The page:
Food Loss and Waste Contributes Greatly to Greenhouse Gases, Global Warming

While some go hungry, one-third of produced food decomposes into greenhouse gases heating up our atmosphere.

Huffington Post
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In the last few decades, globally, scientists and cultivation experts continued to pursue glorious successes—to increase crop yield and farm-gate productivity. The fact that, in matters of food, first-mile productivity is of no avail unless it translates at the finish line, had escaped that euphoria of producing more. A resultant demand-supply mismatch emerged across agricultural commodities, contributing to wide-spread food loss and a crisis in managing the output that goes waste.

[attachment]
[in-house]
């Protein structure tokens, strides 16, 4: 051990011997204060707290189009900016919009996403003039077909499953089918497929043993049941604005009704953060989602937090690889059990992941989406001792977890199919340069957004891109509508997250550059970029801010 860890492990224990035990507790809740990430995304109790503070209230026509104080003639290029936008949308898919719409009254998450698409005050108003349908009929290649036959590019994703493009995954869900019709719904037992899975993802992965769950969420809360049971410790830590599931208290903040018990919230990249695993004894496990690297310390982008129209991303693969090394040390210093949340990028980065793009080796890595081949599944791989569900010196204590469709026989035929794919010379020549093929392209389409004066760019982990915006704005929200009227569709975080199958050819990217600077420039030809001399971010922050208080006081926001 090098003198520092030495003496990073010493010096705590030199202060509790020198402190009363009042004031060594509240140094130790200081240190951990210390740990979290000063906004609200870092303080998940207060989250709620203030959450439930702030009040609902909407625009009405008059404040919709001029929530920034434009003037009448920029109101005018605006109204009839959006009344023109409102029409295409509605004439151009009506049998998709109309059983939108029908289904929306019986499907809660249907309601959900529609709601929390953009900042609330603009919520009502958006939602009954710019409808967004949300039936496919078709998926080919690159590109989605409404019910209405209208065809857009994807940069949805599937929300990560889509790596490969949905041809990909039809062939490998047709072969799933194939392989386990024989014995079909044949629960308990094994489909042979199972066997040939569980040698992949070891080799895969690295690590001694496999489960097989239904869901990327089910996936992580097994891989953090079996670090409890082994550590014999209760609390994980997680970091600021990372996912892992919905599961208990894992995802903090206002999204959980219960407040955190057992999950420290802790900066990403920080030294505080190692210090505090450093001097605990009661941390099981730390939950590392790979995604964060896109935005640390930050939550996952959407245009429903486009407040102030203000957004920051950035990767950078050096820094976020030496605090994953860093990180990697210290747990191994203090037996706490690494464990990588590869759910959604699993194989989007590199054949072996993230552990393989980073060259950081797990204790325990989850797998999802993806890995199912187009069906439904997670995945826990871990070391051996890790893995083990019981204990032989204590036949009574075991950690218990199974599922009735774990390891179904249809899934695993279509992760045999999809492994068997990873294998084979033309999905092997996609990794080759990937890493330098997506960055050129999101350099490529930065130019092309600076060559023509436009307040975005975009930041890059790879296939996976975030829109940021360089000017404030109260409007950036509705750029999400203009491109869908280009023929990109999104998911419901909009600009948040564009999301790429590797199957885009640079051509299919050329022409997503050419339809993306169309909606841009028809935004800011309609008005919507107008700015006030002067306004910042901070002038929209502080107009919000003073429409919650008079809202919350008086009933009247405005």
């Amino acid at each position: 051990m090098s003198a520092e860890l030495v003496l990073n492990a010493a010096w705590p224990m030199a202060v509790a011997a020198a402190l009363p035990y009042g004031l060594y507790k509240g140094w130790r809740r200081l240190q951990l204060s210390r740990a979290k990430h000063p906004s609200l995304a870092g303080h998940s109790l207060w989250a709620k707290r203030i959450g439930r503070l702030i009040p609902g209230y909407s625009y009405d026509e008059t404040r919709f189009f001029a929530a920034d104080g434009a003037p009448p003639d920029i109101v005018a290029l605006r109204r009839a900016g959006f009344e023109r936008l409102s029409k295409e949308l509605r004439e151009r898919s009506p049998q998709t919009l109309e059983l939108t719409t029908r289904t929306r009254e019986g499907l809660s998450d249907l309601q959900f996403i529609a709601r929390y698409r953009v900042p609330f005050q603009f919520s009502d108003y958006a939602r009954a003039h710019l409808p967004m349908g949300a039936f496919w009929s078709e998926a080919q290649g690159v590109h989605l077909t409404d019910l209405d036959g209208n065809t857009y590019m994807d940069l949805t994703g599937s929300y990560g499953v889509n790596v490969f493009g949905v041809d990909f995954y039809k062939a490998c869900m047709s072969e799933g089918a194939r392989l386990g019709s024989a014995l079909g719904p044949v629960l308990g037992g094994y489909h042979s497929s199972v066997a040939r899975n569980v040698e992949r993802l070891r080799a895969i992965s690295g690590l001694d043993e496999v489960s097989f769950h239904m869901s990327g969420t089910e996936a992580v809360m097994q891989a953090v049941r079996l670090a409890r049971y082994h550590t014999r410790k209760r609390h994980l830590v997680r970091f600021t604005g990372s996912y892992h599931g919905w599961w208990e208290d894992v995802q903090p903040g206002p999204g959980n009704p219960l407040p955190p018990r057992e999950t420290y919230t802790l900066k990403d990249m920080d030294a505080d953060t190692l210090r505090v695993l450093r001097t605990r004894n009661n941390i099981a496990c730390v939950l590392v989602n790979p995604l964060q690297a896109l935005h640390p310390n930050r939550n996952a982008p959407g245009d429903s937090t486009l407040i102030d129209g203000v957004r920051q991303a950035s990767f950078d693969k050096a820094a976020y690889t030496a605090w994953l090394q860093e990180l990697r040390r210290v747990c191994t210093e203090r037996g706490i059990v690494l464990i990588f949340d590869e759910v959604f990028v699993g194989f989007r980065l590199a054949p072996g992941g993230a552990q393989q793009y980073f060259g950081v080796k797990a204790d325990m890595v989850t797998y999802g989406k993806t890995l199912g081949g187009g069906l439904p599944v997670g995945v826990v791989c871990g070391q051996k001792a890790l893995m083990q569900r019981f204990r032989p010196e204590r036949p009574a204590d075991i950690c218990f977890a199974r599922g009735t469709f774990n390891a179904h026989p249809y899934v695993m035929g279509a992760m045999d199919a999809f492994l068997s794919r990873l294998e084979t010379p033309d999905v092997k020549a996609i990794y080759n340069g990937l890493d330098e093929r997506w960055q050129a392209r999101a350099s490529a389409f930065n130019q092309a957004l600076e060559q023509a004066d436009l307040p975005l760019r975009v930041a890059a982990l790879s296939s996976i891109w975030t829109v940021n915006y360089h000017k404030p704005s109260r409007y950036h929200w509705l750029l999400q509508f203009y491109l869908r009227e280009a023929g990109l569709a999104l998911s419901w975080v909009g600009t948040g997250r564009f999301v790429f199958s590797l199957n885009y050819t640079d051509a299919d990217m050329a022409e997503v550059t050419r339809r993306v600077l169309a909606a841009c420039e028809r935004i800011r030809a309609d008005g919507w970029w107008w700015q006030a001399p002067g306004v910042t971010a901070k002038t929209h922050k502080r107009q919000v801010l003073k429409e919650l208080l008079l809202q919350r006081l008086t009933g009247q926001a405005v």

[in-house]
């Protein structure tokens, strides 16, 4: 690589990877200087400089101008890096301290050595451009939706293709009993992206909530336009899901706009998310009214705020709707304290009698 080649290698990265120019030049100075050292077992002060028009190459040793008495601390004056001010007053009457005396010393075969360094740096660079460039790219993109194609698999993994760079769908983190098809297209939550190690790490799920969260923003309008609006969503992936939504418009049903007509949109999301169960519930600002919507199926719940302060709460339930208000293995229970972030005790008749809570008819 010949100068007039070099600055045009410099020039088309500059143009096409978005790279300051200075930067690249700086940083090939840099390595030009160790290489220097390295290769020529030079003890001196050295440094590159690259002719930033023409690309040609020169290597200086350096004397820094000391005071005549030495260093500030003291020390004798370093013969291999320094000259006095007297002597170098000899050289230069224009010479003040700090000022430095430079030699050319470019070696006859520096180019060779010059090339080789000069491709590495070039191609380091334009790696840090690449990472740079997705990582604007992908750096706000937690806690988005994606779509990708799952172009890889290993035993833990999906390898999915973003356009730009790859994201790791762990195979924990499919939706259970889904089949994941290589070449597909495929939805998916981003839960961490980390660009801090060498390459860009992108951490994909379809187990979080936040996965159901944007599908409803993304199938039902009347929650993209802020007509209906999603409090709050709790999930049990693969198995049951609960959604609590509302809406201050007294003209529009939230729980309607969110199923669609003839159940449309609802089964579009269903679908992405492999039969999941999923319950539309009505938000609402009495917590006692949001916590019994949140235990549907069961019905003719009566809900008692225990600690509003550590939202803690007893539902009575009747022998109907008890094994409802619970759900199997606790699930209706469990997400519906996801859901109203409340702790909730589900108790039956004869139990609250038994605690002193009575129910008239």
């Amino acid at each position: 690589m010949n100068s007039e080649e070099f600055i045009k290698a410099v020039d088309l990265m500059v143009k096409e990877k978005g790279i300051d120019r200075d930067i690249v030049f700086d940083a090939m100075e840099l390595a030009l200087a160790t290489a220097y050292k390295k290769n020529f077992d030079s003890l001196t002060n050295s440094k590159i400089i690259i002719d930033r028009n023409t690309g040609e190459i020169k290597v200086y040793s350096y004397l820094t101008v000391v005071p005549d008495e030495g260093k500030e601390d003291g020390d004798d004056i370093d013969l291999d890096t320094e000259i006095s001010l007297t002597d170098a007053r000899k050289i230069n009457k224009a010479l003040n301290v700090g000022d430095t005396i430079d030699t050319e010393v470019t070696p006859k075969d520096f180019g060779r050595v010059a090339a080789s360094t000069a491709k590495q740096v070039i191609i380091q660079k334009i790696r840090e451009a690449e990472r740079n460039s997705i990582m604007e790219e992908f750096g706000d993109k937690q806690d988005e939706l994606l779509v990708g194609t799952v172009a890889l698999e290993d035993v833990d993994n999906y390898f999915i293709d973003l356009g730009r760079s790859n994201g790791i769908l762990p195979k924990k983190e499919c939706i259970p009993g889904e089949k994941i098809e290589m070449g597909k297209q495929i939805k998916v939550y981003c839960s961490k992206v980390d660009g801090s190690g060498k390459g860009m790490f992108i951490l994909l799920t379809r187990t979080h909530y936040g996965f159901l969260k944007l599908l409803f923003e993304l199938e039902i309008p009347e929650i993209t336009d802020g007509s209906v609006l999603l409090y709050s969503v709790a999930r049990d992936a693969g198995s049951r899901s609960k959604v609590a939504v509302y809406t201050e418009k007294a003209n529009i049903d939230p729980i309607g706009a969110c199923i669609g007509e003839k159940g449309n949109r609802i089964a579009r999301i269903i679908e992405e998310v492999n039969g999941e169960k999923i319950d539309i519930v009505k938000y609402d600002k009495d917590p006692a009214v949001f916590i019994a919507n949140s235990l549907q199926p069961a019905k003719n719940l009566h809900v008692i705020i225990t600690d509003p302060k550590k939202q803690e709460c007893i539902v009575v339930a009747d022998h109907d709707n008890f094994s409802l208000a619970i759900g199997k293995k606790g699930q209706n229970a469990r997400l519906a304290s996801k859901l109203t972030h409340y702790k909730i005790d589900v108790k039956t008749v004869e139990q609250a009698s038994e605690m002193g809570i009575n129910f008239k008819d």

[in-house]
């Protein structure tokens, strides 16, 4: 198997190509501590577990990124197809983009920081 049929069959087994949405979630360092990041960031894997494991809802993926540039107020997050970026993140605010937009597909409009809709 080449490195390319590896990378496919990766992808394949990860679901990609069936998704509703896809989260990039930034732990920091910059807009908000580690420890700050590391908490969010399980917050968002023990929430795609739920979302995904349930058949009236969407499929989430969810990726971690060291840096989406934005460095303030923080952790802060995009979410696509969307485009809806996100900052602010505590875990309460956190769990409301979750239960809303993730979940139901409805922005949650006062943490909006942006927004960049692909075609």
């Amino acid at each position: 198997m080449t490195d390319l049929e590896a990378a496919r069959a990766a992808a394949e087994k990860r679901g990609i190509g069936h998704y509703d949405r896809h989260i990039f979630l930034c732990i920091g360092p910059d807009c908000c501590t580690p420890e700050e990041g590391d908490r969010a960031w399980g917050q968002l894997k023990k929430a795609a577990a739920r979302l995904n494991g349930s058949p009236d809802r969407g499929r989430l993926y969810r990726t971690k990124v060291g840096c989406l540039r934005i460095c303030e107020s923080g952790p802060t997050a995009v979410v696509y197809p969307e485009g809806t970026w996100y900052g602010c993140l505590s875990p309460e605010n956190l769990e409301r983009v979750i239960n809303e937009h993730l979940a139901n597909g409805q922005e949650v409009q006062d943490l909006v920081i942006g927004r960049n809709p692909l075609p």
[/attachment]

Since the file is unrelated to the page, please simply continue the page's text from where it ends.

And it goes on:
As per Food and Agriculture Organization reports, worldwide food lost and wasted equals one-third of the total food produced. This means about 1.3 billion tons food is discarded every year, due to post-production spoilage because of lack of farm-to-market connectivity, in-transit loss, and some that is thrown away and wasted in the hands of end users.

This quantum of food loss and waste (FLW) is also associated with about 0.5 gigatons of CO2-equivalent greenhouse gases, which adds to global warming. Unless corrected, these emissions can go up five-fold by 2050, according to a study by the Potsdam Institute for Climate Impact Research. While pockets of the globe go hungry, one-third of what is produced decomposes into greenhouse gases heating up our atmosphere.

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